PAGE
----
Dog Days of Summer Indeed

Time for a bit of catching up. I've been absent from my blog, but not entirely checked out. Truth-be-told, I've been in GA for the better part of the past month, so let me take a few paragraphs to recap.


The short version is that I've been dog-sitting for Missy M, who has been "on the road again," or rather "in the air again," all for work. 


Ella Rae and Dixie on the sofa

Abbie in the chair...

Winston and Abbie share the sofa...most unusual...

Dixie and ER...back on the sofa...


The long version is that I took advantage of my extended time here to catch up with friends, to do a little work (coaching), and to start down a new path regarding my bout with Bell's Palsy.


It all began with a phone call. I think I told you in an earlier post that I had stumbled upon an "old friend" offering a "new way" of dealing with the residual effects of BP. Yes, I once received excellent treatment for benign positional vertigo in the form of vestibular rehabilitation training at the Atlanta Ear Clinic; so you can imagine I was thrilled to learn that the same therapist also offered facial muscle paralysis retraining (which is my last, best hope of overcoming the synkinesis and facial muscle spasms I have). Hallelujah! I couldn't dial the number fast enough to get an appointment! 


Of course, I should have known their first appointment would be months away, rather than days or weeks. Sigh. Oh well, the months have passed since June, August has arrived, and (being a bit over eager) I showed up 30 minutes early for my first appointment (of three currently scheduled). 


Again, I should have known. It isn't going to be quite as easy as I'd blithely anticipated. Double sigh. The first appointment with Dr. C revolved around taking my history (of my Bell's Palsy battles) and getting some baseline data. And therein lay the land mine.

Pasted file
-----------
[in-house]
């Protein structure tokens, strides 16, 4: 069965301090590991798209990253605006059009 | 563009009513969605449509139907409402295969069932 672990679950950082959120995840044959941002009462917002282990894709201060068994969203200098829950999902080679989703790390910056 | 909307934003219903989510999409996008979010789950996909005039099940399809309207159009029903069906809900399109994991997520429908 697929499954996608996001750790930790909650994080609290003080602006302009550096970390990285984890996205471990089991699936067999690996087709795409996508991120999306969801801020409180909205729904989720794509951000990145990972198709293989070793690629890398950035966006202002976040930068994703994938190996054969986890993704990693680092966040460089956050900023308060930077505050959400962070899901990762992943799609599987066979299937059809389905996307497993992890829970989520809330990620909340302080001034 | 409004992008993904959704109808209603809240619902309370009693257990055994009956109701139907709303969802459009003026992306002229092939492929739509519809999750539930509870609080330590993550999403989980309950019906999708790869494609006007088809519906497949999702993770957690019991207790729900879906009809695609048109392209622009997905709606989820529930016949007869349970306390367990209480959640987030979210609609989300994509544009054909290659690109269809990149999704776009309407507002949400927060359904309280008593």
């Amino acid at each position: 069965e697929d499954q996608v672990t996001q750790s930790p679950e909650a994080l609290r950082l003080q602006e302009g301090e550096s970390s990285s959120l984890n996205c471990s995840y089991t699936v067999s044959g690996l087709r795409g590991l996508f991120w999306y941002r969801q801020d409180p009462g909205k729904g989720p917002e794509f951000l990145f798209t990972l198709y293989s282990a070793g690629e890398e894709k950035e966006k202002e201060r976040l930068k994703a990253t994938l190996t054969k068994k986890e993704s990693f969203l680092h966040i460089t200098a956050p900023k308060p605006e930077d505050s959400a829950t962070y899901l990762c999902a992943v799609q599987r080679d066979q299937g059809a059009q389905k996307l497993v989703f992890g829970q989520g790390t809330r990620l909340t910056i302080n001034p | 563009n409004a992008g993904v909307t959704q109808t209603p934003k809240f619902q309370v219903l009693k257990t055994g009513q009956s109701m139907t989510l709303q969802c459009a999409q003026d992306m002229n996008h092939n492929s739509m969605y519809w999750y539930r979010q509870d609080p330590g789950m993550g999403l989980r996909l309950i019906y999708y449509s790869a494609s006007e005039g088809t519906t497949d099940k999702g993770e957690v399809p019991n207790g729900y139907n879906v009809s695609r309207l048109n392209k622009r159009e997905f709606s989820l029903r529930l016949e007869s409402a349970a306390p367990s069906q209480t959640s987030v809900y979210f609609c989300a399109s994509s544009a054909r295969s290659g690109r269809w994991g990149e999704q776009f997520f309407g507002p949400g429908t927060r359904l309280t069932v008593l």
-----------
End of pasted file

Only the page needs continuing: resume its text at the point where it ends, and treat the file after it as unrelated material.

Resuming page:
She began by using a device called an ELECTROMYOGRAPH (or EMG), which is described as "a system of using surface electrodes placed over (facial) muscles" to "detect and amplify the electrical potentials of the muscles", transmitting the information "to a computer where the messages are converted into graphs." The EMG not only takes the baseline data, it will also be used in the facial muscle retraining exercises. For the first test, she placed the electrodes on either side of my mouth in order to be able to compare the readings for the left (affected) side of my face with the right (unaffected) side. So far, so good.


When she fired up the computer program, however, she apparently began getting a high reading, indicating a good deal of "electrical activity," even though I hadn't done any of the test yet. Hmmm. She asked if I had a cell phone in my pocket? No, it was in my purse across the room. Was I having a facial spasm at the time? No! I would have felt it...right?!?


Hmmmm...


So we started the testing. She had me pucker my lips and hold the pucker for an extended amount of time, then she showed me the resulting reading and graph. Left side showed up "weaker" than the right, as expected. We did the pucker exercise three times before moving to the next one: smiling.


To start this one, she said "smile real big, showing lots of teeth. Hold it, hold it, hold it! Release!" Same results. Left weaker response than right. Again: smile real big...


Only...


Almost immediately into the second smile, the facial muscle below my left jawline and down my neck locked into a terrifically painful spasm. Oh. My. Heavens. I was crying, it hurt so much. I guess the EMG had been picking up this anticipated spasm as increased "activity."